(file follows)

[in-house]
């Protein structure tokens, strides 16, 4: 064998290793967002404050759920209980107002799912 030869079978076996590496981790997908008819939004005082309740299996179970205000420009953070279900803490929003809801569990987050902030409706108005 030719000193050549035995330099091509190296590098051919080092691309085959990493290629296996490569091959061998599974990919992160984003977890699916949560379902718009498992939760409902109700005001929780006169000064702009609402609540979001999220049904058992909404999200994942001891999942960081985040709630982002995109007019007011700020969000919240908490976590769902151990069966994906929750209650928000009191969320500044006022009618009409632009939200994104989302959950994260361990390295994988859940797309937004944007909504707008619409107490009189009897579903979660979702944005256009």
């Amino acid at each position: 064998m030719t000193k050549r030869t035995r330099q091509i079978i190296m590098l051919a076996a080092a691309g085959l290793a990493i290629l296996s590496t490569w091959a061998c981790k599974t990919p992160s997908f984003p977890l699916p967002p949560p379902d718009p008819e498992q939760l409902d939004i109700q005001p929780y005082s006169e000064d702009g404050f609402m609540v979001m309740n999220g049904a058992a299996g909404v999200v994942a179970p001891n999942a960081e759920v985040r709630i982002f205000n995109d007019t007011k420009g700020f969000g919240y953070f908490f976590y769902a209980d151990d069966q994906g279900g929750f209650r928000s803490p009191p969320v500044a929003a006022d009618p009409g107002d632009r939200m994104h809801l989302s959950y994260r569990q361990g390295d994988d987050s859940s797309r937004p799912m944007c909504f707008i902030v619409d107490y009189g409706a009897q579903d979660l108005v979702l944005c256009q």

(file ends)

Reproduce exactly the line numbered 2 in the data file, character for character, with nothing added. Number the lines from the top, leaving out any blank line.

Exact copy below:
């Protein structure tokens, strides 16, 4: 064998290793967002404050759920209980107002799912 030869079978076996590496981790997908008819939004005082309740299996179970205000420009953070279900803490929003809801569990987050902030409706108005 030719000193050549035995330099091509190296590098051919080092691309085959990493290629296996490569091959061998599974990919992160984003977890699916949560379902718009498992939760409902109700005001929780006169000064702009609402609540979001999220049904058992909404999200994942001891999942960081985040709630982002995109007019007011700020969000919240908490976590769902151990069966994906929750209650928000009191969320500044006022009618009409632009939200994104989302959950994260361990390295994988859940797309937004944007909504707008619409107490009189009897579903979660979702944005256009």